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Pulling the plug on the Walkman sends me to Electric Avenue

Consumer electronics giant Sony said Monday it would no longer make its iconic Walkman, and I immediately thought of Eddy Grant and Thomas Dolby.

Songs by those two pop stars — “Electric Avenue” and “She Blinded Me with Science,” respectively — were in heavy rotation the spring of 1983, when I received a Walkman for my birthday and fired up the headphones for a walk to a nearby baseball field for a pickup game. Yes, the fact that I was walking to play pickup baseball ages me, I know. And yes, I remember these details. That’s because I’m a supreme music geek and not at all ashamed to admit it.

What I remember about that day is not just the portability of the listening experience, but the quality of the sound that was being piped into my ears. Grant’s “Oy!” and what sounded like a revving motorcycle kicking off what would become an unlikely hit for the reggae performer. And the layered synthesizers and electronic drums of Dolby’s novelty hit. Cassettes never sounded so good.

The Associated Press reported that the Walkman will continue to be produced in China and distributed in the U.S., Europe and some Asian countries. Digital Walkmans are also being made with models that display lyrics and have improved digital noise-canceling technology.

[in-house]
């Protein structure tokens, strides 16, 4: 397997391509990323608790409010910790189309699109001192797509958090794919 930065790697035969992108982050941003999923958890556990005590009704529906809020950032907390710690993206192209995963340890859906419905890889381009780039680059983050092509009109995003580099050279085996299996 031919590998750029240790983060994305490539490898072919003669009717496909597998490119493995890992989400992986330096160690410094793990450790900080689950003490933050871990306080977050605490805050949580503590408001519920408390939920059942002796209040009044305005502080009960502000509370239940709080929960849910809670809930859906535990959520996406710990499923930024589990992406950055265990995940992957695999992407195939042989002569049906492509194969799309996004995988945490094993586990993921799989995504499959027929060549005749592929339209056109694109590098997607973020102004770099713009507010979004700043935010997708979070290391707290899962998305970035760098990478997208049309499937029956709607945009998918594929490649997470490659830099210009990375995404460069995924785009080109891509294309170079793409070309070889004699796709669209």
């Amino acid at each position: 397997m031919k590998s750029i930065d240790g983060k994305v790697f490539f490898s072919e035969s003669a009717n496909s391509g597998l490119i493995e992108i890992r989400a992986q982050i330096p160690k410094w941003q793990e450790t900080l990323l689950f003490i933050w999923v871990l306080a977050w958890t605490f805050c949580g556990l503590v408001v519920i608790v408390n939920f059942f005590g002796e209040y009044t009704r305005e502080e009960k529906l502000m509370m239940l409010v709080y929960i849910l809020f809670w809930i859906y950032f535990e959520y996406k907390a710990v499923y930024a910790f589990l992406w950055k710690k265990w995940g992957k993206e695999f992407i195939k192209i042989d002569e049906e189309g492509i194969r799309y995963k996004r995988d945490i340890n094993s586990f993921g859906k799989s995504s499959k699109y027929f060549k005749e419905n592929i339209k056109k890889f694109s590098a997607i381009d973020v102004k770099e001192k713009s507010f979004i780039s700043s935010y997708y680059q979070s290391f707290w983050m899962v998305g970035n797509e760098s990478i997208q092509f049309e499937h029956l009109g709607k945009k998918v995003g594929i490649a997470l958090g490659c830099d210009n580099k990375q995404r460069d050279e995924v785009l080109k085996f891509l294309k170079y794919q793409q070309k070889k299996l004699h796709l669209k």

“Still, if you’re looking to chisel a date in the Walkman’s tombstone, then Oct. 25, 2010, is as good as any,” the AP wrote. “For many, that it’s taken this long is surprising: ‘They were still making those?’ Perhaps Oct. 23, 2001, the day the iPod was launched, is the better date of expiration.”

An astounding 220 million have been sold since the first model, the TPS-L2, debuted in July 1979. It retailed for … wait for it … $200. (I’m reminded of a very funny scene in “The Wedding Singer,” set in the 1980s, when Glenn (Matthew Glave) shows off the new compact disc player he picked up for Julia, his girlfriend (Drew Barrymore), and in impressing upon her the momentousness of the acquisition reveals the retail price of $700.)

Sony founders Akio Morita and Masaru Ibuka developed the Walkman, with the novel idea at the time of making it a device for playback, not recording. In the process, as other commentators have noted, they can conceivably lay claim to spawning the mixtape, the death of the album and the birth of earbuds.

That and a lot of nostalgia.